When Dr. Richard Wolff, chairman of the North Hudson Sewerage Authority (NHSA) walked into the treatment plant on his first day on the job in 1988, an employee sat with his feet up on the desk, an ‘I Love Lucy’ episode was playing on a small desk television, and approximately 30 people who were on the payroll who were not present for work.
Much has changed since that day, on the personnel level but more importantly with the dysfunctional water treatment plant that had to be taken over by the state after repeated environmental violations.
“Everything comes here, down the hill. Not only is this a low lying area but the land continues to settle and that causes major problems for the pipes.” – Frank Leanza
When the streets flood in Hoboken…
Wolff said there are three elements that cause flooding in Hoboken: the level of the tide, the intensity of a rain storm, and the elevation of the streets.
“Even though we had to defer attacking the flooding issue directly, we were always aware of it,” said Frank Leanza, an engineer and attorney working for the NHSA. “We instituted requirements at the authority. Any new project in a flood-prone area had to have a storm water detention system.”
According to NHSA officials, problems with collapsed sewer systems, debris that clogged the system, and former poor treatment facilities delayed the authority’s ability to address flooding.
“It’s almost like dealing with a patient and blood circulation,” Leanza said. “We have to start at the beginning. You couldn’t clear a certain part until another part of the system was clean, because if you didn’t, the clogging material would just flow to another part and make the problem worse.”
The geography of Hoboken is the crucial factor in its drainage and sewerage problem. In the 1st, 3rd and 4th Wards, many streets are lower than the level of the Hudson River that the sewerage system flows into, and because the city was built over swamp-like land, some streets have settled even lower over the decades. If there’s a high tide in the river it counteracts the gravity necessary for rainwater drainage, and the river can actually back up through the system in reverse and flood the streets of those western wards. Leanz said often the NHSA has to electrically power the water out of the pipes into the Hudson River, mostly because the water would flow back into Hoboken if the job were left to gravity.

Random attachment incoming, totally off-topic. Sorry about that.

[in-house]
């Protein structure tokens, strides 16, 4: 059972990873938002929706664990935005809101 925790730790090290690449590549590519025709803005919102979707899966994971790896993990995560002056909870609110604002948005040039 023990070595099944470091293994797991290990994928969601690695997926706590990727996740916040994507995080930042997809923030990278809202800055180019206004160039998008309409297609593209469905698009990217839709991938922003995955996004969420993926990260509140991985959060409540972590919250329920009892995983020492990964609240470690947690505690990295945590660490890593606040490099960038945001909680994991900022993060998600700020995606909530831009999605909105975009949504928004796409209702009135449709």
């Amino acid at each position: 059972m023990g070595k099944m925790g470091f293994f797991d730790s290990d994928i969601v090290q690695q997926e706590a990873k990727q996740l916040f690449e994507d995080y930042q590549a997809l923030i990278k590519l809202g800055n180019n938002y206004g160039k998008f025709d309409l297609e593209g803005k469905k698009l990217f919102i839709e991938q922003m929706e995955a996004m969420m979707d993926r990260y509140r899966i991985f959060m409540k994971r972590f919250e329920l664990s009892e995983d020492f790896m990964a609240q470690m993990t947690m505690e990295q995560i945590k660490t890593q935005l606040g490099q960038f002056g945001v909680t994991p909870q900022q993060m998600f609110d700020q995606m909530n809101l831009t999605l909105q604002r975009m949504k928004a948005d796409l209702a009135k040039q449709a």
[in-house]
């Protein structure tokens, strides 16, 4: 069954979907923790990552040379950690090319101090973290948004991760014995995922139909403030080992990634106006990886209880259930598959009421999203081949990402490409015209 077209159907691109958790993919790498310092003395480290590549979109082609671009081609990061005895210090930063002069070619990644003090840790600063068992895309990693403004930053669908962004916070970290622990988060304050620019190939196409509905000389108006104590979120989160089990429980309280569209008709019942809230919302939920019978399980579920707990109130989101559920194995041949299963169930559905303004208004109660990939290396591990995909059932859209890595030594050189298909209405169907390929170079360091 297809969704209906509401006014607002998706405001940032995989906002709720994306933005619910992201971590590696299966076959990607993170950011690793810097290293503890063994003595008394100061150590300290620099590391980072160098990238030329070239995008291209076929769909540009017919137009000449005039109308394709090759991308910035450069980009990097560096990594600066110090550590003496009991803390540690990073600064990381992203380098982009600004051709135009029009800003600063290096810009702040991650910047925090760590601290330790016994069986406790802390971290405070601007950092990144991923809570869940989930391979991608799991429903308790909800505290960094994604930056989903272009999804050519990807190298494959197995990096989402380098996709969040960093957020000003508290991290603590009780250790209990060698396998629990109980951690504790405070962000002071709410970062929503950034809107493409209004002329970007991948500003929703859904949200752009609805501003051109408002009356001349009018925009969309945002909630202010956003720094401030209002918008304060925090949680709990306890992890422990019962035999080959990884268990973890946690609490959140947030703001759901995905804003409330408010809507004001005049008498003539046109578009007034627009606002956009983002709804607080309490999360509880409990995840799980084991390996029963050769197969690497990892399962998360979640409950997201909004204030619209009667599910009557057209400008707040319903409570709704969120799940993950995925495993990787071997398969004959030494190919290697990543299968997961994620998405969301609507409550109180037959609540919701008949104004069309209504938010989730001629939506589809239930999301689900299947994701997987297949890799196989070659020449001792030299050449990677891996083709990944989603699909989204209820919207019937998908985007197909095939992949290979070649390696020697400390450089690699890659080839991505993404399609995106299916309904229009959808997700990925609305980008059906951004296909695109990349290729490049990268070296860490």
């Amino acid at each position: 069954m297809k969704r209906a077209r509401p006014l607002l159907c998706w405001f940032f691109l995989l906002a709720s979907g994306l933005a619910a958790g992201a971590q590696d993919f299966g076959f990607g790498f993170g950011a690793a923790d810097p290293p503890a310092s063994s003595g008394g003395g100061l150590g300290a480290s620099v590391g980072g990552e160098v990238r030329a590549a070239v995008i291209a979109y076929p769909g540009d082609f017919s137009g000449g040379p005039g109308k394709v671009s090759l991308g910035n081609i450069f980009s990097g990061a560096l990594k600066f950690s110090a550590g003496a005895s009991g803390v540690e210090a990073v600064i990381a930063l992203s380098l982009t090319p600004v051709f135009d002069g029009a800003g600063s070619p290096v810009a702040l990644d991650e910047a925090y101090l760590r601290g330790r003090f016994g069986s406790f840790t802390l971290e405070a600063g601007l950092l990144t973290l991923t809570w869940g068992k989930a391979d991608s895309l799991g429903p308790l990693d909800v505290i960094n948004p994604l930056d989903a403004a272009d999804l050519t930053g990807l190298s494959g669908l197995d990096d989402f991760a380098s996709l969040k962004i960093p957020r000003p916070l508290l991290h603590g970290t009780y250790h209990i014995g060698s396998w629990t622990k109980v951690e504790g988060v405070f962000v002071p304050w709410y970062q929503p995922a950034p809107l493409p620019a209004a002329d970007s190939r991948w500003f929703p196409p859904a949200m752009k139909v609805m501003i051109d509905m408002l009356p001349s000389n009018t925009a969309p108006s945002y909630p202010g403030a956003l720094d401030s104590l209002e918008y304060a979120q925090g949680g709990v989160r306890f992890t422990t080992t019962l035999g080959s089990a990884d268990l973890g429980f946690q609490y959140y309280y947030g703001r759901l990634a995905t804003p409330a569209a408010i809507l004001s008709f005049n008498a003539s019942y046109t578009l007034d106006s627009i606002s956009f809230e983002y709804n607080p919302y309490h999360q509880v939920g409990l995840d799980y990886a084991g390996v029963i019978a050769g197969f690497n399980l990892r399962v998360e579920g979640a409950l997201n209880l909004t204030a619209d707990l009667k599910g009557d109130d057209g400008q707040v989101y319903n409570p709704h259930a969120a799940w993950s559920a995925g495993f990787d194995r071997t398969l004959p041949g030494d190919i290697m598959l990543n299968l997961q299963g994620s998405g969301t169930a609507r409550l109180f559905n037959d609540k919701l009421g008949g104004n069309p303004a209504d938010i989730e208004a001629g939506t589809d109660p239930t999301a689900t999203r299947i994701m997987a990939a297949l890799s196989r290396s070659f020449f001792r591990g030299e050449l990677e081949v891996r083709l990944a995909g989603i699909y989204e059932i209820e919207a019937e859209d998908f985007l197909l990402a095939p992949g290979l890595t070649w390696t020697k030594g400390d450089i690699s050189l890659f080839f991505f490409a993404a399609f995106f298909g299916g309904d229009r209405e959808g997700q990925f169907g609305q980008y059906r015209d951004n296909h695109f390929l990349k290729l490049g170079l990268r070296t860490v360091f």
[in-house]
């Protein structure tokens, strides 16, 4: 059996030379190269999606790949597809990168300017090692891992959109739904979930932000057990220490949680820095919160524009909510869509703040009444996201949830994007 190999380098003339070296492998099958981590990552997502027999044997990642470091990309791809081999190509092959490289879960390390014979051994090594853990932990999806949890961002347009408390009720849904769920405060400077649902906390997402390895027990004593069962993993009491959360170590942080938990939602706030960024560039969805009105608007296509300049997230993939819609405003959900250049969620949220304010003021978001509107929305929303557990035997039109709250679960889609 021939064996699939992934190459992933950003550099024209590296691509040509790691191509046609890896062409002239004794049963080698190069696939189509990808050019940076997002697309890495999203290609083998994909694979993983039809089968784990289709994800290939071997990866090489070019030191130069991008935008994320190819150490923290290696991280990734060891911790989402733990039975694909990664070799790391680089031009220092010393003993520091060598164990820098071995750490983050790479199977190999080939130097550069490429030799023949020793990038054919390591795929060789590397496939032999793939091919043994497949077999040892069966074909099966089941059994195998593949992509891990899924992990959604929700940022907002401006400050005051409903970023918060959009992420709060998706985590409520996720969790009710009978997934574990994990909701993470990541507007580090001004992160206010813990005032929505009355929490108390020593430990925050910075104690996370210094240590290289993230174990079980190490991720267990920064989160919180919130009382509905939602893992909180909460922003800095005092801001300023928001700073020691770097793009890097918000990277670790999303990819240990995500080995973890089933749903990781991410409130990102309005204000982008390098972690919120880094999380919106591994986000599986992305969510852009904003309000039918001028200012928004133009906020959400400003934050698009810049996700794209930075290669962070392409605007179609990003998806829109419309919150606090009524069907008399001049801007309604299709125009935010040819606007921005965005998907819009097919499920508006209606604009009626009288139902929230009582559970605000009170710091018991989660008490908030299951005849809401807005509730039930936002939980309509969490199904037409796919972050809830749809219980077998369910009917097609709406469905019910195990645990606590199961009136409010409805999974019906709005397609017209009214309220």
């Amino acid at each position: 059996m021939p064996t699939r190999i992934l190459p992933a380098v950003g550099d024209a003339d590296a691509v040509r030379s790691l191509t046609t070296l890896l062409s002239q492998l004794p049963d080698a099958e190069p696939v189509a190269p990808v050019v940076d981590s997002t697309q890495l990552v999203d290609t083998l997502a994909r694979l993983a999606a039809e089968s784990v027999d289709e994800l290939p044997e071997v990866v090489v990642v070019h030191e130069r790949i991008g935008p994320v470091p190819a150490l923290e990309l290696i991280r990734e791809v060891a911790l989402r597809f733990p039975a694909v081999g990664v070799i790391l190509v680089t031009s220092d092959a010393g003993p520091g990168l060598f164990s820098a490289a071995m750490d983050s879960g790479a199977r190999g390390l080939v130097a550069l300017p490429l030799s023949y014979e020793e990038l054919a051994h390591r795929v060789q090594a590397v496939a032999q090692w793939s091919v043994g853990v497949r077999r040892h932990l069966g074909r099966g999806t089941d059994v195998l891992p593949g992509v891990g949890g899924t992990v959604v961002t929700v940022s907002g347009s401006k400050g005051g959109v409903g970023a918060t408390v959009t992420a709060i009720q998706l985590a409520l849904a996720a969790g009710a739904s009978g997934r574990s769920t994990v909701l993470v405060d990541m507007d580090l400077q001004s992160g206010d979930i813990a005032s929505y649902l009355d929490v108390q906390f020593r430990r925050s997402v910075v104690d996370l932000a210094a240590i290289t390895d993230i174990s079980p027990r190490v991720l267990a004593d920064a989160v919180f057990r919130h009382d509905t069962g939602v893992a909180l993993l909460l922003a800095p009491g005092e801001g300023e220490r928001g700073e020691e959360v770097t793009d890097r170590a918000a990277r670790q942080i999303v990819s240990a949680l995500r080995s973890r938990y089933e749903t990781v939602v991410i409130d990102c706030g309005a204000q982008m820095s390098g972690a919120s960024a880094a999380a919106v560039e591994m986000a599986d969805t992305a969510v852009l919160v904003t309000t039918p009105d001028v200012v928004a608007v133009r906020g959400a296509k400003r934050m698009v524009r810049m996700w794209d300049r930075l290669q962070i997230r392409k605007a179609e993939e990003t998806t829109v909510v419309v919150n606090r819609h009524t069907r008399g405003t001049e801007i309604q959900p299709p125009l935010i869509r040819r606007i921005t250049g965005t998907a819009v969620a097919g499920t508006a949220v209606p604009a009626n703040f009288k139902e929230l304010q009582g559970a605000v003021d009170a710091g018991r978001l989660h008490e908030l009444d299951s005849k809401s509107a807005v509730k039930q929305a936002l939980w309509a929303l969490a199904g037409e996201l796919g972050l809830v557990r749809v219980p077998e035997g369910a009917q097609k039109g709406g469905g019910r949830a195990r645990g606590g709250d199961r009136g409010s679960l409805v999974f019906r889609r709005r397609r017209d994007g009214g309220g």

Gravity an enemy
“Other towns are up on the hill,” Leanza said. “Everything comes here, down the hill. Not only is this a low lying area but the land continues to settle and that causes major problems for the pipes.”
Driving on roads in the western area of town, one can see that some manholes are higher than the rest of the road.
Though there are many causes of flooding, Wolff said the catch basins are not the problem.
“If someone tells you that part of the flooding problem is that the system isn’t cleaned, they don’t know what’s going on,” Wolff said. “They’re misinformed.”
The NHSA has a staff which uses “vac-trucks” which vacuum the catch basins. The NHSA said they spend in between $400,000 - $500,000 a year in Hoboken alone to clean the catch basins.
Another way to combat flooding in the area is to recommend that certain buildings be built on higher ground, such as The Sky Club, located in the southwest corner of town. The NHSA would not issue a permit for the developers unless the building was on a higher ground because of the risk of flooding. After a fight in court, the building was placed approximately 10 feet above ground, and flooding has not been an issue for the main floor of The Sky Club, according to officials.
The pump under construction on Observer Highway, which is supposed to open in either May or June of 2011, is the latest major project of the NHSA.
“It basically deals with the whole area categorized as H1,” Wolff said. The area H1 is a portion of the sewer system that mostly serves the southwest corner of town.
“The system itself is interconnected,” Wolff said. “Engineers have said that it will have mitigating effects on other parts in the city, but we’re not certain of that now.”
Wolff said the NHSA would wait and see how the pumps help alleviate flooding in other regions of the city.
John Tobia, a representative for CH2M Hill, an engineering firm working on the pump, said parts of the funding for the $18 million pump came from a state revolving loan fund, and also from the American Investment and Recovery Act.
The pump project has three main sectors. The electrical building, visible to the public, will appear on the south end of Observer Highway. The actual pumps are being built in a hole 30 feet underground and east of the electric building. The final sector will operate near the pier slip on the northern side of Hoboken Terminal, where the water will be treated, and then pump into the Hudson River. The new pumps can handle 100,000,000 gallons of water per day.
The pump area was particularly difficult because of its proximity to the old records building owned by New Jersey Transit, as well as the PATH tubes. However, by May, the NHSA hopes another item on their list of accomplishments could be checked off. According to Wolff, the authority is already looking at the possibilities of grants that the next Congress may have to offer for future products to continue to alleviate flooding in Hoboken, as well as the rest of Hudson County.
Ray Smith can be reached at RSmith@hudsonreporter.com.